Travelling sustainably - is it viable for students?

Image Credit: Photo by JK on Unsplash

Travel Editor Lyndsey McKiernan examines the feasibility of travelling sustainably on a student budget.

The growing concern about the climate crisis is arguably felt most keenly by students, the upcoming generation, and yet it is difficult for us to take action when living more sustainably is so costly. When booking a flight these days, users are often faced with more expensive ‘Greener Choice’ options of flights that emit less CO2. These flights are usually direct, reducing a traveller’s carbon footprint in the absence of a journey with multiple layovers. While welcomed in terms of travel time, these flights are often more expensive, thus eliminating it as a travel option for many student and budget travellers. 

Is it fair to ask students to sacrifice travelling in their youth because the carbon emissions are too high? Should we wait until we’re on a full time salary and have only two weeks’ holiday a year? I would be the last to support these ideas, but there are actions we as students can take to reduce our emissions as a result of travel. Interrailing and backpacking are common student trips. As a bonus, they also have less of a negative impact on the environment. It makes sense to travel Europe via train with cheap interrail tickets, relatively small travel times, and breathtaking views. On the same level, though, the thought of a seven hour bus ride from Rio to São Paulo may be grim, but it is a lot more affordable and ‘green’. 

Destination options can be restricted when travelling with sustainability in mind. A traveller could decide to take the night bus to travel around South America and cut back on flights, but will still need to take at least two flights to get there from Europe and back. It would be a shame to give up the chance to travel to bucket list places, but with cost and moral hindrances, students are increasingly being left with no other option.

It would be a shame to give up the chance to travel to bucket list places, but with cost and moral hindrances, students are increasingly being left with no other option.

It is clear that it’s near impossible to travel without contributing to the climate crisis, but there are actionable steps that could be taken at a higher level. The reduction of travel costs on certain transit types could encourage travellers to choose more sustainable options such as ‘eco-flights’ and rail journeys. Furthermore, investment in exploring renewable energy flight options may initially be costly but would have long term positive effects. If changes had only been made twenty years ago, they would be in use by now, in the same way that changes made today will positively affect the future more than a lack of action ever could. United Airlines have invested in startup company ‘Heart Aerospace’ which is developing an electric aircraft that has the potential to fly customers with zero emissions when powered by renewable electricity. The prototypes are too small to make an impact in the commercial jet industry thus far and the project is only in early stages of development, but it is still a step in the right direction.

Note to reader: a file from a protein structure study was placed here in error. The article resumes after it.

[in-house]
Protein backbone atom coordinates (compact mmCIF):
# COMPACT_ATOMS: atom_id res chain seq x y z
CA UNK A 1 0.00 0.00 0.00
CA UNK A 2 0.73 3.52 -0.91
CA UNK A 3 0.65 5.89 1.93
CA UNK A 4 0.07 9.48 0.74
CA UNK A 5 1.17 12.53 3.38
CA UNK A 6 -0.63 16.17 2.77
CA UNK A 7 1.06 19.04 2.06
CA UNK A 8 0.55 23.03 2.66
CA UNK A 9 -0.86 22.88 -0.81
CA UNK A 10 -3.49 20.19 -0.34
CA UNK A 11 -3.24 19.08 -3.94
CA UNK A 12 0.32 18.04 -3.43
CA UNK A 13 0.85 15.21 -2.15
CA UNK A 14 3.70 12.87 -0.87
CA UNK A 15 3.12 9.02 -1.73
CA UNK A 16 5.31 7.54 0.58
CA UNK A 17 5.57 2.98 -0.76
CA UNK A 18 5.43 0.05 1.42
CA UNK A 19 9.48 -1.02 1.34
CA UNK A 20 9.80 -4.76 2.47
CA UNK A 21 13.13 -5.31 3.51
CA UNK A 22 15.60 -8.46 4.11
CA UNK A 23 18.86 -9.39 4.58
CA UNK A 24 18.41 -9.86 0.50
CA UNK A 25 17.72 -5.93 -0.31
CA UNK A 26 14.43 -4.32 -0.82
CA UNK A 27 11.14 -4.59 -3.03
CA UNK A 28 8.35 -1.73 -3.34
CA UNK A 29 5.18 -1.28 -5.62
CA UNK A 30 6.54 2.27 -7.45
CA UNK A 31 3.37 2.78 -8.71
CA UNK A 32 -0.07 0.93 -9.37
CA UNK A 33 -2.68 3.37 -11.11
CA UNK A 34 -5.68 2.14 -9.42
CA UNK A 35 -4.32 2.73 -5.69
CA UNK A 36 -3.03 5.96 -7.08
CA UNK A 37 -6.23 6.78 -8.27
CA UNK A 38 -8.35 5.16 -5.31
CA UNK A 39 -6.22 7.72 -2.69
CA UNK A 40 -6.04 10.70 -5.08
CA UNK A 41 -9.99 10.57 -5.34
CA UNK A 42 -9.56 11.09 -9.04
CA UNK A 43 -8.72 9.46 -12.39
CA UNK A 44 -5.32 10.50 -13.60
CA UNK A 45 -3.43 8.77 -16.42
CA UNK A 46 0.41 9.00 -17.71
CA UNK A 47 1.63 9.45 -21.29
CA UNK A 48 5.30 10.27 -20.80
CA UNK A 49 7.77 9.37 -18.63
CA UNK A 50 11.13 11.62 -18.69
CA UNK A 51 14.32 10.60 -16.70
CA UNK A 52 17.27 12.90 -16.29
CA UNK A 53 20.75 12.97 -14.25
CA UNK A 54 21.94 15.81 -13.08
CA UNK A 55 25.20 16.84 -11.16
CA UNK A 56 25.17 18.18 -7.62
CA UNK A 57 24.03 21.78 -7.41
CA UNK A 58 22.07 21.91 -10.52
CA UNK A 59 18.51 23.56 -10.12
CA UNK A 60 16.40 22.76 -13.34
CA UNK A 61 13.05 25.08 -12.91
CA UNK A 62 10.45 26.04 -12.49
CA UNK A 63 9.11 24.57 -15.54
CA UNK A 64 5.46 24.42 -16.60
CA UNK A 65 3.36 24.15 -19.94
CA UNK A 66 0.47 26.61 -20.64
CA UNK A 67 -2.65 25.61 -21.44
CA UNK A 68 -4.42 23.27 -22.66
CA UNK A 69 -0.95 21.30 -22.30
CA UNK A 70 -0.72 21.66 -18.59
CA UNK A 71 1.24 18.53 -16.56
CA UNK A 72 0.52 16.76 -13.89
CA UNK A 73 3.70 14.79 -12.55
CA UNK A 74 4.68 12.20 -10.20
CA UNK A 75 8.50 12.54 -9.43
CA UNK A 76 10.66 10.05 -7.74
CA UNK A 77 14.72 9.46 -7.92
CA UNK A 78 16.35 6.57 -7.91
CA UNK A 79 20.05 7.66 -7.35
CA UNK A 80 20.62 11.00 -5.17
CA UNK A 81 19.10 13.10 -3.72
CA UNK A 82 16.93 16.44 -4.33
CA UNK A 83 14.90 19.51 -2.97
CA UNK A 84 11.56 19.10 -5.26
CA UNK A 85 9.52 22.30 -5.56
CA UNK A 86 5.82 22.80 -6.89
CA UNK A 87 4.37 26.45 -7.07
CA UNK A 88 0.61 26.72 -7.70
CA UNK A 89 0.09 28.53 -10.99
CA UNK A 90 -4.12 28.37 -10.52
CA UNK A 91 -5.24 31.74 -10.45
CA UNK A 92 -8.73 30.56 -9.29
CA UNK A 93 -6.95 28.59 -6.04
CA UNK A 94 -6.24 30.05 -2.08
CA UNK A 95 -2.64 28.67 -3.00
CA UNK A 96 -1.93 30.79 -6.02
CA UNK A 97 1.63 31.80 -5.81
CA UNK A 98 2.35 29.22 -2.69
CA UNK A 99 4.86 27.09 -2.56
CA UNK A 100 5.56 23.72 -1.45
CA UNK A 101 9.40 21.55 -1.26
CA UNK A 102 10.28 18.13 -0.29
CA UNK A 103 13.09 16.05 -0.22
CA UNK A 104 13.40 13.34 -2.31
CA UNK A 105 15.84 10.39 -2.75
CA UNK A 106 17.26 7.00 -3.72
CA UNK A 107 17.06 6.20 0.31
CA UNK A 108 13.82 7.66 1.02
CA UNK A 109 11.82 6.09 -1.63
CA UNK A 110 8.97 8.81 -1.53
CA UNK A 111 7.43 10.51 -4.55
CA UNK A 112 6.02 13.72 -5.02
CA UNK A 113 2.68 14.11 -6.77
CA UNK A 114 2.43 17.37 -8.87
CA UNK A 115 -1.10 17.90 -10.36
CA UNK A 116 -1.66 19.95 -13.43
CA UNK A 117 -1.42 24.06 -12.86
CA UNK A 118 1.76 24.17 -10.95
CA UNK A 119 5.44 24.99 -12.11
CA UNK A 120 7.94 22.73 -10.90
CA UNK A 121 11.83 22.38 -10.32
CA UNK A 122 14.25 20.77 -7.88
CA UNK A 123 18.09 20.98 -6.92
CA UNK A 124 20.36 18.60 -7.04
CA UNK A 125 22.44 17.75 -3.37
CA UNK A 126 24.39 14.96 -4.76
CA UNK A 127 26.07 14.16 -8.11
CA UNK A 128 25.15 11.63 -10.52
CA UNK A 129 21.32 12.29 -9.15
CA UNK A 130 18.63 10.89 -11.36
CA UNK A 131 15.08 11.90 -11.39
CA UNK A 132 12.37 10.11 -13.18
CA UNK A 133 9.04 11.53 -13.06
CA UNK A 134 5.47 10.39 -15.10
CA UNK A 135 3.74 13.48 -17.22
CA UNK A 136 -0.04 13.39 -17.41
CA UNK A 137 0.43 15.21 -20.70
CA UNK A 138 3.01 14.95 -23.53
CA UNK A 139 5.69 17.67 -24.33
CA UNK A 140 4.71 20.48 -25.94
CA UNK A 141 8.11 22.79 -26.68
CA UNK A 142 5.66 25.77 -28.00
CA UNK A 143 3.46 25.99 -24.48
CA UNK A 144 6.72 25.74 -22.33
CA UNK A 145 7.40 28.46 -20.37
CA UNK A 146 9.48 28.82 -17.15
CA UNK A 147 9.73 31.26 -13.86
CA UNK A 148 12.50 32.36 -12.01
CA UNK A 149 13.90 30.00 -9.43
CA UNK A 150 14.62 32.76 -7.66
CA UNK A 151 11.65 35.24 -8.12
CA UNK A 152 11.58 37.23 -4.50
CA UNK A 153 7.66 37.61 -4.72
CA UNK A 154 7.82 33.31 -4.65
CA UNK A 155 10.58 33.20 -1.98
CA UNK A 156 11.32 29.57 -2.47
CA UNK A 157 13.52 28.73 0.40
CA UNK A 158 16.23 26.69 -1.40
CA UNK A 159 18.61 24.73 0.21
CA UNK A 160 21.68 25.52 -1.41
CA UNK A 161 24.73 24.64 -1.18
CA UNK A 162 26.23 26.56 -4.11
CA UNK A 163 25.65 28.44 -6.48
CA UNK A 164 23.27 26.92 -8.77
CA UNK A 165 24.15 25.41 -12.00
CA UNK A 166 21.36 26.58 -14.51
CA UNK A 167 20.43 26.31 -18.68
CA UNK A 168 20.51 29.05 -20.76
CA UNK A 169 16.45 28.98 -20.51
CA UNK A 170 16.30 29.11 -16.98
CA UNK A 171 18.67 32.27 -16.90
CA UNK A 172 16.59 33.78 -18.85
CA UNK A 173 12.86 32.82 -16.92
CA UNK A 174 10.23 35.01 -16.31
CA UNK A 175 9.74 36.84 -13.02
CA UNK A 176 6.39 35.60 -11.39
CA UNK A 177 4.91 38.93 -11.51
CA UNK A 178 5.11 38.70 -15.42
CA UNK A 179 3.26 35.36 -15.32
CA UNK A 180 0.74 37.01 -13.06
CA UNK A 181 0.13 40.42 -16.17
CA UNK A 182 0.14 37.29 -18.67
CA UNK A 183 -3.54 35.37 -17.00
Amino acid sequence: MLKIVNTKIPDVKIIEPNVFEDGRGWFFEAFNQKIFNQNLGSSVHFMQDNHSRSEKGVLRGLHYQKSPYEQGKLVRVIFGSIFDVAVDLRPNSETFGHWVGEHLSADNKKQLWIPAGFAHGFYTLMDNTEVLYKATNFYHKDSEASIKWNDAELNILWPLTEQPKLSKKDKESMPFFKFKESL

Unfortunately, students cannot make much of an impact on these large-scale developments, though small changes can make a big difference when adopted by enough people. Travelling more sustainably can take form in something as simple as supporting local communities by visiting independent businesses and restaurants. The quality of the product will undoubtedly be better and you can rest easy knowing you’re contributing to the local industry. As an extra plus, these local industries are more likely to be sourcing local products, thus reducing their individual carbon footprint. Next time you’re torn between a large international burger chain and a local tapas bar, remember you’re most definitely going to enjoy the patatas bravas more while also supporting their trade.

Other easily actionable steps you can take to reduce your waste when travelling are to take your litter with you and dispose of it properly, and reduce your use of plastic and single-use goods. From camping in Wicklow to exploring New York City, leave no trace behind. If you are travelling to a country where the tap water is drinkable, use your own bottle. If you don’t finish your meal, take a container with you to use the leftovers the next day. These unobtrusive actions will not impede your travels, but can have a massive impact both on a local and global scale. 

At the end of the day, while it is not feasible for students to achieve net zero travel, with a conscious effort to choose alternative transport options and reduce waste, it is possible to make small changes that will have a larger, positive impact.